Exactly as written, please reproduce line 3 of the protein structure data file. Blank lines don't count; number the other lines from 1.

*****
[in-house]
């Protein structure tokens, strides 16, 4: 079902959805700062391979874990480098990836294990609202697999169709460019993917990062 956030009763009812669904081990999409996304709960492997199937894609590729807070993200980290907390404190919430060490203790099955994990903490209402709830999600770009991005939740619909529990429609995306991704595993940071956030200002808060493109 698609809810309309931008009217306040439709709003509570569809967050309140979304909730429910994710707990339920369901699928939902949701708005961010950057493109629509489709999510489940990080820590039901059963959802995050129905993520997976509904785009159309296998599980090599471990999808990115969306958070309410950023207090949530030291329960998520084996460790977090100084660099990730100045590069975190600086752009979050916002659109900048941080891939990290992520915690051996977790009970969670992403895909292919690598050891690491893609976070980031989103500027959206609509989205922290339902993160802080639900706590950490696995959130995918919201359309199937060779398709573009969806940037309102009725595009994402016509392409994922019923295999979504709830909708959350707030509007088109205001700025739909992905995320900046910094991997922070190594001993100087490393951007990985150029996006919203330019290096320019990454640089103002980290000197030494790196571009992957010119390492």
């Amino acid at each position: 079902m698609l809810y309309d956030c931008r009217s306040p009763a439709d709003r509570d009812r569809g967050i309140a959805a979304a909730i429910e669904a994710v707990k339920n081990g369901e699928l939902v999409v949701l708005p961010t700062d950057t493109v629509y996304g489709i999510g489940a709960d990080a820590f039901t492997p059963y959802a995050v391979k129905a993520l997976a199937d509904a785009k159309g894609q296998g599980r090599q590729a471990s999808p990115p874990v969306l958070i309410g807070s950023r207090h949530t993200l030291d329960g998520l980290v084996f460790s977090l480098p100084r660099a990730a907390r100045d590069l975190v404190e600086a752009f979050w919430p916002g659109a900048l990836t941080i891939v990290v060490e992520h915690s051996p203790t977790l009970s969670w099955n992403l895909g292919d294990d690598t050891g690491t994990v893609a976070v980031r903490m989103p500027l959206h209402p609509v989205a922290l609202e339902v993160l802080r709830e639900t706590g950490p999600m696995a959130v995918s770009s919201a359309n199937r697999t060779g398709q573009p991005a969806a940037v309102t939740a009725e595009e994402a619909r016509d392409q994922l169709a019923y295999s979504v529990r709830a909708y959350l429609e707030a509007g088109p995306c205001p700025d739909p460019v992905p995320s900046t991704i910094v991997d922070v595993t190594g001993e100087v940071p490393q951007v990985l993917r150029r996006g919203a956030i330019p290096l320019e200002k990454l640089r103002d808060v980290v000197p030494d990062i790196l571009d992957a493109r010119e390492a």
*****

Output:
């Amino acid at each position: 079902m698609l809810y309309d956030c931008r009217s306040p009763a439709d709003r509570d009812r569809g967050i309140a959805a979304a909730i429910e669904a994710v707990k339920n081990g369901e699928l939902v999409v949701l708005p961010t700062d950057t493109v629509y996304g489709i999510g489940a709960d990080a820590f039901t492997p059963y959802a995050v391979k129905a993520l997976a199937d509904a785009k159309g894609q296998g599980r090599q590729a471990s999808p990115p874990v969306l958070i309410g807070s950023r207090h949530t993200l030291d329960g998520l980290v084996f460790s977090l480098p100084r660099a990730a907390r100045d590069l975190v404190e600086a752009f979050w919430p916002g659109a900048l990836t941080i891939v990290v060490e992520h915690s051996p203790t977790l009970s969670w099955n992403l895909g292919d294990d690598t050891g690491t994990v893609a976070v980031r903490m989103p500027l959206h209402p609509v989205a922290l609202e339902v993160l802080r709830e639900t706590g950490p999600m696995a959130v995918s770009s919201a359309n199937r697999t060779g398709q573009p991005a969806a940037v309102t939740a009725e595009e994402a619909r016509d392409q994922l169709a019923y295999s979504v529990r709830a909708y959350l429609e707030a509007g088109p995306c205001p700025d739909p460019v992905p995320s900046t991704i910094v991997d922070v595993t190594g001993e100087v940071p490393q951007v990985l993917r150029r996006g919203a956030i330019p290096l320019e200002k990454l640089r103002d808060v980290v000197p030494d990062i790196l571009d992957a493109r010119e390492a």